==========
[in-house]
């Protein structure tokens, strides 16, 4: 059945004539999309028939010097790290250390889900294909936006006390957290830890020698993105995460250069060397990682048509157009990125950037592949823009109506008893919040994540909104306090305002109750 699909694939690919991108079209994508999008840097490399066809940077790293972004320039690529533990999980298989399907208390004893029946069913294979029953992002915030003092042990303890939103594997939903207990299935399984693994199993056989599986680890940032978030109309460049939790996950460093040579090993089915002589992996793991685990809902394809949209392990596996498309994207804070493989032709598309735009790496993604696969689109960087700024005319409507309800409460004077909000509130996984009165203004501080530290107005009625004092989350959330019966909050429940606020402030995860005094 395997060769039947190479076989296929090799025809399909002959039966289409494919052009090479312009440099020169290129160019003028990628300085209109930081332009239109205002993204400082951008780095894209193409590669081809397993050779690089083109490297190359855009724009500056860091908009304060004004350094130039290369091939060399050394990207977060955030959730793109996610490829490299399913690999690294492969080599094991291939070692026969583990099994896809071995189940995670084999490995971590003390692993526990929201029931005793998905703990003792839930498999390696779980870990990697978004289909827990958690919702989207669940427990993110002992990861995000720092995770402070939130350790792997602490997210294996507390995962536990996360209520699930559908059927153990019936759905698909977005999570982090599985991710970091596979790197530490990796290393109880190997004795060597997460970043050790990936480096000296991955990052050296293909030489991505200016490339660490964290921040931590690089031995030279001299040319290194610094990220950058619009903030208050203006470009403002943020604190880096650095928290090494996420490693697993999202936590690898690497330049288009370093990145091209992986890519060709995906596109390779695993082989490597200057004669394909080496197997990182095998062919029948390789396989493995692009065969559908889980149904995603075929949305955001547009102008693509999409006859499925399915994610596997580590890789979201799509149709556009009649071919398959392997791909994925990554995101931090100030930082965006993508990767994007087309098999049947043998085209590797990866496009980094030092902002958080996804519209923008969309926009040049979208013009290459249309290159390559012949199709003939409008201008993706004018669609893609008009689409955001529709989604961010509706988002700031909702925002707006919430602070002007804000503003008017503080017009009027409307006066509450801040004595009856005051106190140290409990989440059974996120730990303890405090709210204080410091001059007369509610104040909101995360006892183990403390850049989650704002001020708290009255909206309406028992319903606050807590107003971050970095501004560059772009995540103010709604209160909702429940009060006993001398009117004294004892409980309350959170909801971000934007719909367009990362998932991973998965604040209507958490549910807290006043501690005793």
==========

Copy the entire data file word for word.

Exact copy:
[in-house]
């Protein structure tokens, strides 16, 4: 059945004539999309028939010097790290250390889900294909936006006390957290830890020698993105995460250069060397990682048509157009990125950037592949823009109506008893919040994540909104306090305002109750 699909694939690919991108079209994508999008840097490399066809940077790293972004320039690529533990999980298989399907208390004893029946069913294979029953992002915030003092042990303890939103594997939903207990299935399984693994199993056989599986680890940032978030109309460049939790996950460093040579090993089915002589992996793991685990809902394809949209392990596996498309994207804070493989032709598309735009790496993604696969689109960087700024005319409507309800409460004077909000509130996984009165203004501080530290107005009625004092989350959330019966909050429940606020402030995860005094 395997060769039947190479076989296929090799025809399909002959039966289409494919052009090479312009440099020169290129160019003028990628300085209109930081332009239109205002993204400082951008780095894209193409590669081809397993050779690089083109490297190359855009724009500056860091908009304060004004350094130039290369091939060399050394990207977060955030959730793109996610490829490299399913690999690294492969080599094991291939070692026969583990099994896809071995189940995670084999490995971590003390692993526990929201029931005793998905703990003792839930498999390696779980870990990697978004289909827990958690919702989207669940427990993110002992990861995000720092995770402070939130350790792997602490997210294996507390995962536990996360209520699930559908059927153990019936759905698909977005999570982090599985991710970091596979790197530490990796290393109880190997004795060597997460970043050790990936480096000296991955990052050296293909030489991505200016490339660490964290921040931590690089031995030279001299040319290194610094990220950058619009903030208050203006470009403002943020604190880096650095928290090494996420490693697993999202936590690898690497330049288009370093990145091209992986890519060709995906596109390779695993082989490597200057004669394909080496197997990182095998062919029948390789396989493995692009065969559908889980149904995603075929949305955001547009102008693509999409006859499925399915994610596997580590890789979201799509149709556009009649071919398959392997791909994925990554995101931090100030930082965006993508990767994007087309098999049947043998085209590797990866496009980094030092902002958080996804519209923008969309926009040049979208013009290459249309290159390559012949199709003939409008201008993706004018669609893609008009689409955001529709989604961010509706988002700031909702925002707006919430602070002007804000503003008017503080017009009027409307006066509450801040004595009856005051106190140290409990989440059974996120730990303890405090709210204080410091001059007369509610104040909101995360006892183990403390850049989650704002001020708290009255909206309406028992319903606050807590107003971050970095501004560059772009995540103010709604209160909702429940009060006993001398009117004294004892409980309350959170909801971000934007719909367009990362998932991973998965604040209507958490549910807290006043501690005793």